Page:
Concern over the global loss of forests and their biological diversity has increased during the past ten years. Efforts to reduce this loss have ranged from citizen boycotts of corporations that trade in forest products thought to be harvested unsustainably, to the adoption of new legal limitations on the harvesting of certain timber species or forest types. During the fall of 1996, several meetings will take place that may have a tremendous impact on the fate of forest-dependent species around the world, particularly those that are endangered or threatened. This article is intended to provide some insight into the key issues being considered at both the international and national level.
The recent revision of the General Agreement on Tariffs and Trade (GATT) and the granting of greater powers to the World Trade Organization (WTO), undertaken with the goal of removing unilateral barriers to trade, have made some nations and organizations reluctant to establish standards which may be construed as restricting international trade. The extent to which the revised GATT will allow unilateral regulation of trade in the interest of natural resource conservation has not yet been determined. Many believe, therefore, that the best way to implement regulations is within the context of agreements or treaties between nations.
Although several international bodies have been active in forest management issues, there are two treaties under which nations and interest groups have begun to address the loss of forest-dependent biodiversity: the Convention on International Trade in Endangered Species of Wild Fauna and Flora (CITES) and the Convention on Biological Diversity (CBD). These two existing natural resource management treaties together are comprehensive enough in their scope and number of parties to cover nearly all aspects of forest conservation, trade, and sustainable use worldwide.
Since 1972, CITES has been the primary treaty controlling trade in wild animals and plants. It forbids commercial trade in species listed by a vote of the parties in Appendix I . It establishes international trade controls for species listed in Appendix II to ensure that the international trade in them continues only so long as they are maintained throughout their range at a level consistent with their role in the ecosystem and well above the level at which they might become eligible for threatened status and inclusion in Appendix I. Nations that regulate the trade or harvest of species under domestic law may list those species on Appendix III in order to obtain trade reporting assistance of countries to which such species may be exported, legally or illegally.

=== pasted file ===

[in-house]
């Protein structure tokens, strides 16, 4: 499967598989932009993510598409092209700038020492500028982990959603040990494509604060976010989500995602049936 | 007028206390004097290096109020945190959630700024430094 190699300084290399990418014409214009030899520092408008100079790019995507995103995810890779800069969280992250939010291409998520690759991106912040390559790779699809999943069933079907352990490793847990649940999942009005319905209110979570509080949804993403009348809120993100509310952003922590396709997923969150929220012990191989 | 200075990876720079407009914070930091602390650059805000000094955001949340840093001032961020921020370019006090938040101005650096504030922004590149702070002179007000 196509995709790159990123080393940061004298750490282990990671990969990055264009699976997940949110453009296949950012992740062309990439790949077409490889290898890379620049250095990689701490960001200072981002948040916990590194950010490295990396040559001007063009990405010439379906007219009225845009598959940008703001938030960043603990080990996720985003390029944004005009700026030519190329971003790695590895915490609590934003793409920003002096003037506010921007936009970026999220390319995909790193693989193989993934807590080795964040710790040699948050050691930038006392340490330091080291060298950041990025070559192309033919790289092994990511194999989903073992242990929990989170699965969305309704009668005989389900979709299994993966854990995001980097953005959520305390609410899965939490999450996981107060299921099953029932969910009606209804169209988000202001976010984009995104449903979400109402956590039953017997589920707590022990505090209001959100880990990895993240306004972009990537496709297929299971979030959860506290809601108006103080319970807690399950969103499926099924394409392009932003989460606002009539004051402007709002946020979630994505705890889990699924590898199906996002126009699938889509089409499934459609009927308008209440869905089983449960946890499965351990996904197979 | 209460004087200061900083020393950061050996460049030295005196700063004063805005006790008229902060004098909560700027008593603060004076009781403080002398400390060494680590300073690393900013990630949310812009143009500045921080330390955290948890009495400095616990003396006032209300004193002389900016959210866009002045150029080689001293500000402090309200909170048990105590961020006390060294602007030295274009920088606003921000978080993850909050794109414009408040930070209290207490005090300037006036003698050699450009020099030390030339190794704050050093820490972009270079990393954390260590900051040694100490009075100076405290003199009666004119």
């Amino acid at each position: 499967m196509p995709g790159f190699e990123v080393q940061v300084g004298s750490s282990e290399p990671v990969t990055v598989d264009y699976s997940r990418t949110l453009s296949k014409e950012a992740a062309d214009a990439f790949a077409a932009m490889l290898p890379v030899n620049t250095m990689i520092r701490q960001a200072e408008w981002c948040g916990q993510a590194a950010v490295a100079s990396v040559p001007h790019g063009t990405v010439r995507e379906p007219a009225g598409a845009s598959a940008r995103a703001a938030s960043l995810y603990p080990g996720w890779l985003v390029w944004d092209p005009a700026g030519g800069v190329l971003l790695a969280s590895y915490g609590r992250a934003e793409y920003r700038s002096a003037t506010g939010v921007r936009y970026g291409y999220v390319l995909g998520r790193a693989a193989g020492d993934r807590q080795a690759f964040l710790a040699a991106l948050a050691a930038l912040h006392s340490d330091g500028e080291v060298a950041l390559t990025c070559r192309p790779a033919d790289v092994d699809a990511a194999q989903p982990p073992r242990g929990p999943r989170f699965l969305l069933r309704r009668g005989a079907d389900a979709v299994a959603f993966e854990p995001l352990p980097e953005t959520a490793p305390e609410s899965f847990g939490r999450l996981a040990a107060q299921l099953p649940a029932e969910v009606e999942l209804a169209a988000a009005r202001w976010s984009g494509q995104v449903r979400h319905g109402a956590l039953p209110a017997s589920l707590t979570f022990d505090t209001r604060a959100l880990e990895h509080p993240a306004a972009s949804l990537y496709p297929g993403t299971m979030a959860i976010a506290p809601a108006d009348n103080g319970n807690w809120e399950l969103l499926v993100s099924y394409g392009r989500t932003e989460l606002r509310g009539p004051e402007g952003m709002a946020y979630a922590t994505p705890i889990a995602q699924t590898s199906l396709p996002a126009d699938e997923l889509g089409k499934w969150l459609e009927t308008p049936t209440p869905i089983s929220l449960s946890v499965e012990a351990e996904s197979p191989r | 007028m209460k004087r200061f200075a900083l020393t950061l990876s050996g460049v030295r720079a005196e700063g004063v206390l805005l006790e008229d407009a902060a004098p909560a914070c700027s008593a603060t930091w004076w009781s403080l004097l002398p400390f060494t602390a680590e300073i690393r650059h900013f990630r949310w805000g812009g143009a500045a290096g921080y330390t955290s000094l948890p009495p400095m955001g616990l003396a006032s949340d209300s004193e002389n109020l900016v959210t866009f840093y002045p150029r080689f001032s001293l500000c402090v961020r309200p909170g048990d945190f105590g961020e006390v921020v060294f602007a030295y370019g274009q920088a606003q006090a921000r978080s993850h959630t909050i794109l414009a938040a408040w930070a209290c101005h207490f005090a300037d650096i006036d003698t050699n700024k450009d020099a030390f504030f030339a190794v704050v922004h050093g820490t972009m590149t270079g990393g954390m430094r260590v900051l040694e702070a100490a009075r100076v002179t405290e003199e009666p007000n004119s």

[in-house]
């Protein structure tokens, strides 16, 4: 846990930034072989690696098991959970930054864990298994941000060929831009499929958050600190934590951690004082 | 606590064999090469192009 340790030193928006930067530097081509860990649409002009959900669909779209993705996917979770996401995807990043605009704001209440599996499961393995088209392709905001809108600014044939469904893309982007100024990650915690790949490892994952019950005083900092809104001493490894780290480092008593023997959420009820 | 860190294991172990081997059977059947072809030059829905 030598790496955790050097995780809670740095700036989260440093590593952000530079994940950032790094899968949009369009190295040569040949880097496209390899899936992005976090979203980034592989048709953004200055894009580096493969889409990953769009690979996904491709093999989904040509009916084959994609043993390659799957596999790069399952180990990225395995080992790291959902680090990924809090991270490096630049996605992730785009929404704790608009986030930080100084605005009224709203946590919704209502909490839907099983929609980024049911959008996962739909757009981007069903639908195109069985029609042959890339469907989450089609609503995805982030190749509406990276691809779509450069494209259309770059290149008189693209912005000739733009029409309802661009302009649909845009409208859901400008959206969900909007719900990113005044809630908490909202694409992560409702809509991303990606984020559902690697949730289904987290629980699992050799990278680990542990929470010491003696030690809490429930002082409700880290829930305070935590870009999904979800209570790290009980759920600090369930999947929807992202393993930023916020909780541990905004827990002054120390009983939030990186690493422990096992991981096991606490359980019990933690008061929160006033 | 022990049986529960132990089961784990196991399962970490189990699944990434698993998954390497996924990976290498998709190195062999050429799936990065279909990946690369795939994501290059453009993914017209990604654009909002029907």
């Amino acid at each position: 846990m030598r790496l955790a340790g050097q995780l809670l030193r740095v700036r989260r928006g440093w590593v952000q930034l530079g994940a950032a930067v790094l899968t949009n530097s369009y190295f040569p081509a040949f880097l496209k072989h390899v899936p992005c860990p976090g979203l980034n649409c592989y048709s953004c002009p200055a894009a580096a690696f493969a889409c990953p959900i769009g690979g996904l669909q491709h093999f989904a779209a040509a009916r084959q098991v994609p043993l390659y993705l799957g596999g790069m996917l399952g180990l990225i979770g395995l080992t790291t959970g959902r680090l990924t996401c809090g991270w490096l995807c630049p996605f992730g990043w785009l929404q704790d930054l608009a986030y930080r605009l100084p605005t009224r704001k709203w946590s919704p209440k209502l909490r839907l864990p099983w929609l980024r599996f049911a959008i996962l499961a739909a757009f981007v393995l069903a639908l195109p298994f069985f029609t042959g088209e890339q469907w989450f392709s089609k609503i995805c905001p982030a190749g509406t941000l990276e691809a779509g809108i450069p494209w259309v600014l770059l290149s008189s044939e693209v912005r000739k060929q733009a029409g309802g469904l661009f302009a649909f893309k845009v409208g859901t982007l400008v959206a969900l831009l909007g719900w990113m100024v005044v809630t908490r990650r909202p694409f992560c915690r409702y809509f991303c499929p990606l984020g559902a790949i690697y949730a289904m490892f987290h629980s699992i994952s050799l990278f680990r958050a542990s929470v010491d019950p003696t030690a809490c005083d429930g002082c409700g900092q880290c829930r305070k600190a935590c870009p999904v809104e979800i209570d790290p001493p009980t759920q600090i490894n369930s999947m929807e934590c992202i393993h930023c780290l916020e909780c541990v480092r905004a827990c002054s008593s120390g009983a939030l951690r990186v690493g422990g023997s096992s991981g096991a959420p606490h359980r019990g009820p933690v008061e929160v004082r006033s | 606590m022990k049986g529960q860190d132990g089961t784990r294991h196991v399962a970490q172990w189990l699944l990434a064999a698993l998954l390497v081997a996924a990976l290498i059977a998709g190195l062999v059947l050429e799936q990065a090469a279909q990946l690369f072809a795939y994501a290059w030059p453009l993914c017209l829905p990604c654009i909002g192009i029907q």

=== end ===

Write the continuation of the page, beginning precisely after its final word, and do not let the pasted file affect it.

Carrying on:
Twenty years after CITES was concluded as a treaty to deal comprehensively with wild species in trade, the Convention on Biological Diversity (CBD) was signed in Rio de Janeiro, Brazil, at the United Nations Conference on Environment and Development (UNCED). The CBD is designed to deal more directly with all other aspects of the conservation and sustainable use of all forms of genetic and species diversity, both wild and domestic. Parties to the CBD are required to adopt procedures that help maintain genetic and species diversity and ensure that use is sustainable and fair to those peoples and nations that have conserved that diversity. The steps include identifying and monitoring indicators of diversity; conserving or restoring its elements, such as endangered species and degraded ecosystems; incorporating incentives for conservation into the various sectors of the economy and government; developing environmental impact assessments to help guide decisions; and sharing the benefits of biological resources and the technologies for developing those benefits (e.g., new pharmaceuticals, disease-resistant genetic features for agriculture).
The CBD requires each party to establish standards for endangered species conservation and sustainable use management. Although President Clinton signed the CBD in 1993, the Senate has not voted to ratify the treaty, despite approval by the Foreign Relations Committee in 1994 by a vote of 16-3. The United States (U.S.), in fact, provides a prime example of regression in forest conservation standards. In 1995 President Clinton signed into law the Congressionally approved "timber salvage rider," which set aside, under certain conditions, all federal laws regulating the harvest of federal forests, including protections for biodiversity under the 1976 National Forest Management Act (NFMA) and protections for endangered species under the 1973 Endangered Species Act (ESA). The rider is slated to expire this year but Congressional leaders want to extend it. The existence of the salvage rider means that the U.S., instead of playing a leading role in setting international environmental standards, could be viewed as hindering the process. The U.S. could also be in violation of our existing international duty not to harm the environment of our neighbors, for example, by harming resources shared with British Columbia such as owls, murrelets, salmon, and other species dependent on ancient forests. (See "The Biological Diversity Treaty of the U.N. Conference on Environment and Development," Endangered Species UPDATE, Vol. 9, Nos. 9 &10, July/August, 1992).
To review domestic and international forest practices and regulations and potential conflicts with the GATT, a large number of meetings and working groups have been, since 1995, addressing nearly every element of forest management, trade, and law. These meetings are being held under the auspices of the Intergovernmental Panel on Forests (IPF), which was established under the United Nation¹s Commission on Sustainable Development (CSD). Topics to be addressed include criteria and indicators of sustainable forest management, valuation of forest products and services, and restoration technologies.